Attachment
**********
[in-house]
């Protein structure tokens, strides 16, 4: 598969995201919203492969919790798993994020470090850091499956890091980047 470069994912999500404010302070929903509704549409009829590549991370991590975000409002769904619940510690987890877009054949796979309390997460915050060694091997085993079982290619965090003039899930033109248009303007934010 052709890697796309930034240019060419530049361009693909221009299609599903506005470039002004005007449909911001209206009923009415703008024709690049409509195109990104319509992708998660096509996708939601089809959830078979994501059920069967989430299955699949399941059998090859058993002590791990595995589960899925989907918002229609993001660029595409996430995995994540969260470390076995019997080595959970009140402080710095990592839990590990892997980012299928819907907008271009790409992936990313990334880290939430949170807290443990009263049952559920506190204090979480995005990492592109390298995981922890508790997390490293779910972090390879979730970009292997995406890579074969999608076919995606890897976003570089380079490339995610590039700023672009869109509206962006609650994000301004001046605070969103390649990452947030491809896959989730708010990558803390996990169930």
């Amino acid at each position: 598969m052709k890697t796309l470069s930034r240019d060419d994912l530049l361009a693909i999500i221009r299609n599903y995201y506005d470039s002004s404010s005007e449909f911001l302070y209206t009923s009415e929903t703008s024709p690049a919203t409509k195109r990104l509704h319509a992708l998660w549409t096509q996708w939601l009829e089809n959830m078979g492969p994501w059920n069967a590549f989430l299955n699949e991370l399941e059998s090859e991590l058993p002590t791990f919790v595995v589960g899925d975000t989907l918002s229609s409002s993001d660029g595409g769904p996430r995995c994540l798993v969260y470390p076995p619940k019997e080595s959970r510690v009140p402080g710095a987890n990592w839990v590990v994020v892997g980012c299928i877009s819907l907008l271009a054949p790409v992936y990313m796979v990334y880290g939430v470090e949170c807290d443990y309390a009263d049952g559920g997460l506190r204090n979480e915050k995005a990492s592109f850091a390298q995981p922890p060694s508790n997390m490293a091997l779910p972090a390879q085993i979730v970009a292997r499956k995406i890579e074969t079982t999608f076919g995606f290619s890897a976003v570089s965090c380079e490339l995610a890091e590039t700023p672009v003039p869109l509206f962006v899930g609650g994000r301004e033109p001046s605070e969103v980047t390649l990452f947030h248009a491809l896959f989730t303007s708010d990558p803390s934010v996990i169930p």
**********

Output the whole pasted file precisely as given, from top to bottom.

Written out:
[in-house]
């Protein structure tokens, strides 16, 4: 598969995201919203492969919790798993994020470090850091499956890091980047 470069994912999500404010302070929903509704549409009829590549991370991590975000409002769904619940510690987890877009054949796979309390997460915050060694091997085993079982290619965090003039899930033109248009303007934010 052709890697796309930034240019060419530049361009693909221009299609599903506005470039002004005007449909911001209206009923009415703008024709690049409509195109990104319509992708998660096509996708939601089809959830078979994501059920069967989430299955699949399941059998090859058993002590791990595995589960899925989907918002229609993001660029595409996430995995994540969260470390076995019997080595959970009140402080710095990592839990590990892997980012299928819907907008271009790409992936990313990334880290939430949170807290443990009263049952559920506190204090979480995005990492592109390298995981922890508790997390490293779910972090390879979730970009292997995406890579074969999608076919995606890897976003570089380079490339995610590039700023672009869109509206962006609650994000301004001046605070969103390649990452947030491809896959989730708010990558803390996990169930």
């Amino acid at each position: 598969m052709k890697t796309l470069s930034r240019d060419d994912l530049l361009a693909i999500i221009r299609n599903y995201y506005d470039s002004s404010s005007e449909f911001l302070y209206t009923s009415e929903t703008s024709p690049a919203t409509k195109r990104l509704h319509a992708l998660w549409t096509q996708w939601l009829e089809n959830m078979g492969p994501w059920n069967a590549f989430l299955n699949e991370l399941e059998s090859e991590l058993p002590t791990f919790v595995v589960g899925d975000t989907l918002s229609s409002s993001d660029g595409g769904p996430r995995c994540l798993v969260y470390p076995p619940k019997e080595s959970r510690v009140p402080g710095a987890n990592w839990v590990v994020v892997g980012c299928i877009s819907l907008l271009a054949p790409v992936y990313m796979v990334y880290g939430v470090e949170c807290d443990y309390a009263d049952g559920g997460l506190r204090n979480e915050k995005a990492s592109f850091a390298q995981p922890p060694s508790n997390m490293a091997l779910p972090a390879q085993i979730v970009a292997r499956k995406i890579e074969t079982t999608f076919g995606f290619s890897a976003v570089s965090c380079e490339l995610a890091e590039t700023p672009v003039p869109l509206f962006v899930g609650g994000r301004e033109p001046s605070e969103v980047t390649l990452f947030h248009a491809l896959f989730t303007s708010d990558p803390s934010v996990i169930p």